Albino Darwin Pythons

Darwin Python Care and Advice Sheet

 

General Information

Natural Habitat: Primarily Northern Territory, north-east Western Australia, and western Queensland.
Size: Up to approximately 2 meters in length when in captivity, however can exceed this length.
Life Expectancy: Darwin pythons can live up to approximately 20 years, and in some cases longer.
Living Temperatures: Day time temp of 28-30.5°C, night time temp of 22°C. Pythons will self-regulate their temperature so it’s important to have “warm and cool” areas in the enclosure.

Please click here for a PDF version of this care sheet.

 

Housing, Lighting & Enclosure Setup

Enclosure:

Enclosure size will depend on the size of your python. 30cm is sufficient for a hatchling however, I would recommend starting slightly bigger as hatchlings tend to grow rather quickly.

As they grow so should the enclosure size, with a 4ft (120cm in length) enclosure suitable for an adult Darwin python. You can be as creative as you like just keep everything non-toxic.

 

Lighting:

This will depend on the size of the enclosure and placement. Generally you will need a bulb to generate heat that will hit at least 31°C in the basking area. A UV light can also be used but is not necessary as snakes are nocturnal reptiles, however enclosure placement can allow for natural light to filter in, however keep in mind this will be filtered UV.

You don’t need to spend a fortune on reptile branded globes for your basking area, Bunnings has you covered. Instead of spending $20 per globe, try out a two pack of Phillips Flood lights (we mainly use the 75w globes) for $5.

 

Substrate:

There is a lot of conflicting information about what is the best substrate to use for a Darwin python. Some will suggest using sand, there is no major reason to advise against this other than if you plan on feeding your python inside the enclosure you run this risk of your python consuming some sand when eating it’s meal which can become a problem during digestion in some cases, and the other reason is if you have sliding doors on your enclosure any sand in the rails makes for a terrible noise every time you open and close the doors.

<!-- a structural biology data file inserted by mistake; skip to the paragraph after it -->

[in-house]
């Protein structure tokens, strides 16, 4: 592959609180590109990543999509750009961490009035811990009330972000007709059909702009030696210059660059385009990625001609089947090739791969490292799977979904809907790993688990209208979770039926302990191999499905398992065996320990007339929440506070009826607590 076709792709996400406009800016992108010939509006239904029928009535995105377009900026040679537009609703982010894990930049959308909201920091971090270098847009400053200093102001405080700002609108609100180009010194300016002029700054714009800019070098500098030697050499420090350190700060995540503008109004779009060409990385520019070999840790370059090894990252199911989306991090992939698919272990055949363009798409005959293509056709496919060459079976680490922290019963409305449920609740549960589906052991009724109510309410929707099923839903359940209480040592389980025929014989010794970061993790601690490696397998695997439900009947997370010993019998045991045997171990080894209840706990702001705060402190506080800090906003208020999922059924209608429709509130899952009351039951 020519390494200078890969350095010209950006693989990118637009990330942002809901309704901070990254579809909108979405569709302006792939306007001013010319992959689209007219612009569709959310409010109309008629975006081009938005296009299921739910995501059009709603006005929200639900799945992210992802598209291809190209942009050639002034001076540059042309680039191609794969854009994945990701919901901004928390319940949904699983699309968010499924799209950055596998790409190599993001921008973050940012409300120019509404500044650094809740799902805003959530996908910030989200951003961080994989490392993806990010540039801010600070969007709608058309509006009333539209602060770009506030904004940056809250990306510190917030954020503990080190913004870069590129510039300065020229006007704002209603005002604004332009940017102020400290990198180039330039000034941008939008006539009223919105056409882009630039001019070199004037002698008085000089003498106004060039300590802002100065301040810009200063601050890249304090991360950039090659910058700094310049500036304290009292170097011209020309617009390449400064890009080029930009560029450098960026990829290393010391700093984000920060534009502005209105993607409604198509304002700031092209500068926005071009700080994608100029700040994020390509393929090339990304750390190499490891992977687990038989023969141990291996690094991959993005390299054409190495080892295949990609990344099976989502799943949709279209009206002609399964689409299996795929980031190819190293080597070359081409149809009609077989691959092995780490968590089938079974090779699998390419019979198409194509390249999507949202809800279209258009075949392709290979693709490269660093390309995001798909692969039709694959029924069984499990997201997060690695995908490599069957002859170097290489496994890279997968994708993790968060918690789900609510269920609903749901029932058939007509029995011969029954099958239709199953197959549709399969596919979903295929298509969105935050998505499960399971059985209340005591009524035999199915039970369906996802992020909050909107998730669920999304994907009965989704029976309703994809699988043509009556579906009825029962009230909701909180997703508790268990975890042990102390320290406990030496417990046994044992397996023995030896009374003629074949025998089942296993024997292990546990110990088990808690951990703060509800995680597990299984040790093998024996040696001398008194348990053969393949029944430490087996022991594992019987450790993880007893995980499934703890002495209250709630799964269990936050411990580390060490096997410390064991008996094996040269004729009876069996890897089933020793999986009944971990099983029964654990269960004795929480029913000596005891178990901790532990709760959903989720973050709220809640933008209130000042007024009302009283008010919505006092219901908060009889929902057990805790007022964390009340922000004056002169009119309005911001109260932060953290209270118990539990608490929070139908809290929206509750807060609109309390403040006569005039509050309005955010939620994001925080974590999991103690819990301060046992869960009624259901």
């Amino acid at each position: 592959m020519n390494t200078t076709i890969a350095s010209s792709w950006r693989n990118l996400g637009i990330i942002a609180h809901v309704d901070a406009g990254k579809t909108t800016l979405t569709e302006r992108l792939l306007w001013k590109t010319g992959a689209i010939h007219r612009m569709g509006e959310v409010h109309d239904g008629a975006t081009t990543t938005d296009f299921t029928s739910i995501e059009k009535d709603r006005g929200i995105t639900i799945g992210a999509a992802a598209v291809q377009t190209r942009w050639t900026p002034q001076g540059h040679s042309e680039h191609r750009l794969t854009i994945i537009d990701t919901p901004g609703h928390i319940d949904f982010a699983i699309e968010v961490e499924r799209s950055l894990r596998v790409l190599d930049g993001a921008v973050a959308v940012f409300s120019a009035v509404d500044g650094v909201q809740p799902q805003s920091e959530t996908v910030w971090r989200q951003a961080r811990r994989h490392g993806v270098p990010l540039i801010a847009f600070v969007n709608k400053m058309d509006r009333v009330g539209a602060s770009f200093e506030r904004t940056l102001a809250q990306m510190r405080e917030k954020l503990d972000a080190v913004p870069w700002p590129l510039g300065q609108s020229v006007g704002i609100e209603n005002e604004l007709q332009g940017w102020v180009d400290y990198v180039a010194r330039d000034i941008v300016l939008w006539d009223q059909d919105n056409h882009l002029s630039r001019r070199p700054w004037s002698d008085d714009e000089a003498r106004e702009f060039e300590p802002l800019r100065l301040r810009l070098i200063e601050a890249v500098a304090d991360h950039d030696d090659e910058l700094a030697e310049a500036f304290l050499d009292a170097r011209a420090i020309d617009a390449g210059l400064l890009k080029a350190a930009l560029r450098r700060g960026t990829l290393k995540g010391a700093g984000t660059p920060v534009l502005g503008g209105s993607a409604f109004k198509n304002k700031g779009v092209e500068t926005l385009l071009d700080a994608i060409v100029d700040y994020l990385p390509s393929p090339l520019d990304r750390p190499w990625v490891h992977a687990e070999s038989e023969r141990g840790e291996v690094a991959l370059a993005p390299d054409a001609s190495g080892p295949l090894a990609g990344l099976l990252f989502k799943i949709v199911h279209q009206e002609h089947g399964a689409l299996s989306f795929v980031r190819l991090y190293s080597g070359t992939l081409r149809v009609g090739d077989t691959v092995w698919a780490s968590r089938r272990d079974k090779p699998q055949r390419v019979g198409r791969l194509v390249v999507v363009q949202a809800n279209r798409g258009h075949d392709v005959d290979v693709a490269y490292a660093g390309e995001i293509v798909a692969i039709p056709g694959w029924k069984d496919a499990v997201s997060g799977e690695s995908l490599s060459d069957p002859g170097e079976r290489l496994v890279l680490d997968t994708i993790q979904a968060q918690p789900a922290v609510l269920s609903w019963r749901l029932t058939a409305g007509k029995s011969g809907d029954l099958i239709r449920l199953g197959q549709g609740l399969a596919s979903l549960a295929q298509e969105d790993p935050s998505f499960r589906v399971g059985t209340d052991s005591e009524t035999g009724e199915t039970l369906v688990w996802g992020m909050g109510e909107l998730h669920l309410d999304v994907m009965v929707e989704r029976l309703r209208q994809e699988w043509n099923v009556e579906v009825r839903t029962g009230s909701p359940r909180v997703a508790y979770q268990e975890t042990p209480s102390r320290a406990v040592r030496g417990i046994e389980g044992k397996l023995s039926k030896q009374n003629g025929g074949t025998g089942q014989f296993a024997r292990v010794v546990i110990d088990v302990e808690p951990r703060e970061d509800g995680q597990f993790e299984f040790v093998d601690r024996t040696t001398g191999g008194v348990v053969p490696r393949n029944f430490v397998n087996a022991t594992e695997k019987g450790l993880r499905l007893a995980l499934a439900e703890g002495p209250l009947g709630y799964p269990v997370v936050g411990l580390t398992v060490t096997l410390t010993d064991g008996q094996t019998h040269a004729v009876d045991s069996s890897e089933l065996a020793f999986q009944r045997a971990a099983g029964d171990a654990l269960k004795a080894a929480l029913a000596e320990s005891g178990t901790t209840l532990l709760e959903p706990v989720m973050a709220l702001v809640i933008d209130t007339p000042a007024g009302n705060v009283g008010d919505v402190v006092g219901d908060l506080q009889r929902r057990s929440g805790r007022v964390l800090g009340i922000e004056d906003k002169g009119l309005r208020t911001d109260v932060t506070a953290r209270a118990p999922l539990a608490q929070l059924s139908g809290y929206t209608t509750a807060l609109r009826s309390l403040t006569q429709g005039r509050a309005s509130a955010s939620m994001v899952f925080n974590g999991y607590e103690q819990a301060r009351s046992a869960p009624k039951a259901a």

We recommend using a coconut husk type substrate such as Kritter’s Crumble which is readily available at most pet and reptile stores and relatively inexpensive.

 

Backgrounds:

These can be purchased from most pet/reptile stores and will set you back anywhere from $30 for a very basic backing, well up to $300-500 for some of the more intricate designs with built in basking ledges.

The cost effective alternative is to make your own. If you would like more information about how to make your own custom backing please email The House of Scales at: thehouseofscales@outlook.com

 

Decorations:

When designing your enclosure it’s important to keep in mind that you want to keep the enclosure practical for your python. Darwin pythons are arboreal meaning they like to spend their time up on the limbs of trees. Placing branches that create a basking area near the heat source will make for a happy python. Other options for creating basking areas can include:

–          Reptile hammocks

–          Fastened ledges

–          Pavers/rocks (ensure these are secure with no risk of falling)

–          Even thick ropes can be fastened to create multiple basking areas

For more information about reptile hammocks and the various shapes and sizes available please visit: www.thehouseofscales.com.au or email thehouseofscales@outlook.com